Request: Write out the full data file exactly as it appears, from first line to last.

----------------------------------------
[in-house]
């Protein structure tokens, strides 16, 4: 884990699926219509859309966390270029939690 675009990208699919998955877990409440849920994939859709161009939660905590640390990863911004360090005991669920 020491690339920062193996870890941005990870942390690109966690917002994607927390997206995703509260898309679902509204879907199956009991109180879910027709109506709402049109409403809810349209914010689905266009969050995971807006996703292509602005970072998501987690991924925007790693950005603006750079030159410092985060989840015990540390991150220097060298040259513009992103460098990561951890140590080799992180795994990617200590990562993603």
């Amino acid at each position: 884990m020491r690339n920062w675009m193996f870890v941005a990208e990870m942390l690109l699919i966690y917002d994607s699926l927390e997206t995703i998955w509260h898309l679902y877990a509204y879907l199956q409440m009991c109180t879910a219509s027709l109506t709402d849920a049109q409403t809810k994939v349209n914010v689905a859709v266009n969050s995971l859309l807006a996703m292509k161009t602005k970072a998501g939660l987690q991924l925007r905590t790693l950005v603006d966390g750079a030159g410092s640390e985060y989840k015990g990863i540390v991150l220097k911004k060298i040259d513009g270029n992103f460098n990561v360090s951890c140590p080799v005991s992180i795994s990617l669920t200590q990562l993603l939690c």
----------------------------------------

[in-house]
């Protein structure tokens, strides 16, 4: 884990699926219509859309966390270029939690 675009990208699919998955877990409440849920994939859709161009939660905590640390990863911004360090005991669920 020491690339920062193996870890941005990870942390690109966690917002994607927390997206995703509260898309679902509204879907199956009991109180879910027709109506709402049109409403809810349209914010689905266009969050995971807006996703292509602005970072998501987690991924925007790693950005603006750079030159410092985060989840015990540390991150220097060298040259513009992103460098990561951890140590080799992180795994990617200590990562993603």
């Amino acid at each position: 884990m020491r690339n920062w675009m193996f870890v941005a990208e990870m942390l690109l699919i966690y917002d994607s699926l927390e997206t995703i998955w509260h898309l679902y877990a509204y879907l199956q409440m009991c109180t879910a219509s027709l109506t709402d849920a049109q409403t809810k994939v349209n914010v689905a859709v266009n969050s995971l859309l807006a996703m292509k161009t602005k970072a998501g939660l987690q991924l925007r905590t790693l950005v603006d966390g750079a030159g410092s640390e985060y989840k015990g990863i540390v991150l220097k911004k060298i040259d513009g270029n992103f460098n990561v360090s951890c140590p080799v005991s992180i795994s990617l669920t200590q990562l993603l939690c």